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As Avengers Vs. X-Men continues on and on, Brian Michael Bendis falls back on one of the things he does best, and that is introspective, character-centric stories. This time our star is the Red Hulk, and I have to admit it is one of the best issues starring the character that I have read.
What this issue reminds me of is what Bendis had to resort to last year with Fear Itself. The event dragged on too long and gave tie-in writers so little to work with, so Bendis took a narrow focus on his characters, fleshing out little beats into full on character stories. Well, Avengers Vs. X-Men has gone on for quite awhile now too, and what else can Bendis really do? Fortunately, this kind of storytelling really plays to his strengths.
Truth be told, I’ve had a mixed history when it comes to Red Hulk. Originally, I really didn’t like the character. The overpowered nonsense of him fighting and beating various Marvel characters one by one was too childish for me. And for the life of me, I will never get over the mustache thing. It is truly stupid and insulting. Jeph Loeb used the disappearing mustache to create an artificial mystery, because General Thunderbolt Ross being the Red Hulk was immediately obvious in every other way. But eventually, and thanks to Jeff Parker, I came around to appreciating the story of Ross walking a mile in the Hulk’s shoes. For a while. Now, I think Ross has walked more than that mile and is just meandering about as the Red Hulk longer than he should.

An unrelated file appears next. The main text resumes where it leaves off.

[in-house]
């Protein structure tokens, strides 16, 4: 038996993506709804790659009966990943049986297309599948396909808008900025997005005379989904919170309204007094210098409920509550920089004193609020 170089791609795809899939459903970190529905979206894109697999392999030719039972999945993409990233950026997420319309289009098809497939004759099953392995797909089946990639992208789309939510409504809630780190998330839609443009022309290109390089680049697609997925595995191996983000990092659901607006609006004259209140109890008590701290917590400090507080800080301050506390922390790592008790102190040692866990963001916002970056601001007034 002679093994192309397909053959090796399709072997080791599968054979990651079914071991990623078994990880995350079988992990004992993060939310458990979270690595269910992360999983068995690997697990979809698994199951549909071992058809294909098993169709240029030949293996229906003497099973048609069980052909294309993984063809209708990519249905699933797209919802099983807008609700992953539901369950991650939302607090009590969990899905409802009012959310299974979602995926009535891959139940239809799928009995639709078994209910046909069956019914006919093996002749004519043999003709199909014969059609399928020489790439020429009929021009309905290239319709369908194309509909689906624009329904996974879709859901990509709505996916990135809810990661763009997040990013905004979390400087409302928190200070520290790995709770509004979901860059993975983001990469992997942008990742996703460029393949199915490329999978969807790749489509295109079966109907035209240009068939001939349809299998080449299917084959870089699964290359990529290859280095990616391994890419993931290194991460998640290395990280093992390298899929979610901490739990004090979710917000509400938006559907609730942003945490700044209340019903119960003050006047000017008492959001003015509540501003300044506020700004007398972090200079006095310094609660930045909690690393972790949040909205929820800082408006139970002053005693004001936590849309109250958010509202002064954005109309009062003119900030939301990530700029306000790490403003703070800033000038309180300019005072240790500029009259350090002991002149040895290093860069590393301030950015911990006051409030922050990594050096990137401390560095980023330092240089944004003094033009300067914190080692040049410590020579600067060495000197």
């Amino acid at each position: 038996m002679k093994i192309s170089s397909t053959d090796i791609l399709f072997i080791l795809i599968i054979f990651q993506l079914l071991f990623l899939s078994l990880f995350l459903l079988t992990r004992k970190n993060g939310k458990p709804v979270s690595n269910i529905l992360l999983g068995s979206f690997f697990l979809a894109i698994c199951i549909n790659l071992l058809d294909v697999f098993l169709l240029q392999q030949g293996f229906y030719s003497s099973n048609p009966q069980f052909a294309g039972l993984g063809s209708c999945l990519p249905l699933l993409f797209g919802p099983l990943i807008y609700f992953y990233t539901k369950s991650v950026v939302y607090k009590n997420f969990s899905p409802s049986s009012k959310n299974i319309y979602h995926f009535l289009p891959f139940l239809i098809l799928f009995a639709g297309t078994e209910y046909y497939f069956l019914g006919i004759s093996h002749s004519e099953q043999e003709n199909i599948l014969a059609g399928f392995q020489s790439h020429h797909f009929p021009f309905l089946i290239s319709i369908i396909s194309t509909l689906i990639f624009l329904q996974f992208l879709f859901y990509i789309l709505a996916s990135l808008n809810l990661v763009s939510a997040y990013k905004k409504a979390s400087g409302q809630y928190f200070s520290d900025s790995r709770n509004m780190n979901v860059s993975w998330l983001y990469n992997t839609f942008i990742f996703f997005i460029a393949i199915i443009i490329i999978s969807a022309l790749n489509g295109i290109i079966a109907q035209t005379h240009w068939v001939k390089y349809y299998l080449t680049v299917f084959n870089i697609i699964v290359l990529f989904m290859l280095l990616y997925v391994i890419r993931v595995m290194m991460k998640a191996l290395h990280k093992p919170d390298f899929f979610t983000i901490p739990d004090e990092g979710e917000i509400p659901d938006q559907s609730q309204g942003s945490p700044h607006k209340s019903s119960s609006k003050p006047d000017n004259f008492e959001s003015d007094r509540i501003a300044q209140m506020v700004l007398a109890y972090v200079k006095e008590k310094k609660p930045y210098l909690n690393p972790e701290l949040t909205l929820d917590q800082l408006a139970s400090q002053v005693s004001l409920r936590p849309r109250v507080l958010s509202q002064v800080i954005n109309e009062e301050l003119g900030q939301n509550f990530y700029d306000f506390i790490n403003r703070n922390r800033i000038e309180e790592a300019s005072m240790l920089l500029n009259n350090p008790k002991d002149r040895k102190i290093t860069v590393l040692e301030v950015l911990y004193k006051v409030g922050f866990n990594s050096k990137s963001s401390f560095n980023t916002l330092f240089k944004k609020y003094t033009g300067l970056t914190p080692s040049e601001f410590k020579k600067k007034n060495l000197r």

But hey, we got an issue like this out of it.
For the most part, I haven’t liked Red Hulk’s presence in the Avengers, largely because I never thought Bendis handled the character very well. So it’s a surprise that this issue turns out to be so good. It is told almost entirely from Red Hulk’s perspective as he takes off on his own initiative to commit an act that is very believable coming from the man who is really General Ross. It’s an act that would make for an interesting enough story in its own right, but Bendis puts it over that top by narrating it through Ross’ internal monologue. He really is an outsider to much of what is going on, so his point of view has some really intriguing observations to it.
The way that Ross sees it, Cyclops needs to die. It’s a very military-minded solution to the current crisis. When confronted with a superior force, eliminate the leader. You then immediately descrease their effectiveness and create cracks that can be exploited. It makes sense that this is how Ross would see the situation. Now, this plan neglects to consider that Cyclops is also the one holding the other Phoenixes back. But Ross isn’t a perfect man. He wouldn’t be interesting if he was.
Now, I should say that I am not particularly enjoying the Avengers Vs. X-Men event, especially since the Phoenix Five took over the show. It goes beyond my dislike for what characters were chosen for the Five too. Really, their overwhelming power and the obvious effect it has on their minds leaves me feeling cheated out of a more legitimate conflict between the X-Men and the Avengers. I feel like the more natural conflict that has been built toward over the years, namely the fate of Scarlet Witch for M-Day, has been swept aside to play with the Phoenix Force, which has always been a storytelling crutch Marvel has used too many times. At this point, I am really just waiting for the event to finish and watching out for whatever crumbs of good little stories fall out of it.
Like this one.
This is easily Walt Simonson’s best issue so far out of his collaboration with Bendis. I actually like his scenes with General Ross much better than the Red Hulk ones. The pages of Ross silently infiltrating Utopia are really well laid out and make for some great storytelling.
It’s a simple issue and unlikely to be an important part of the overall Avengers Vs. X-Men event. But at the same time, it’s a pretty good issue. Bendis keys in on a cast member of Avengers that has gotten the short end of the stick for most of the series so far and shows a really solid grasp of that character. For Hulk fans, this is definitely one worth reading. I hope Bendis continues with similar character-centric tie-in issues, because they’re honestly the best parts of these prolonged events.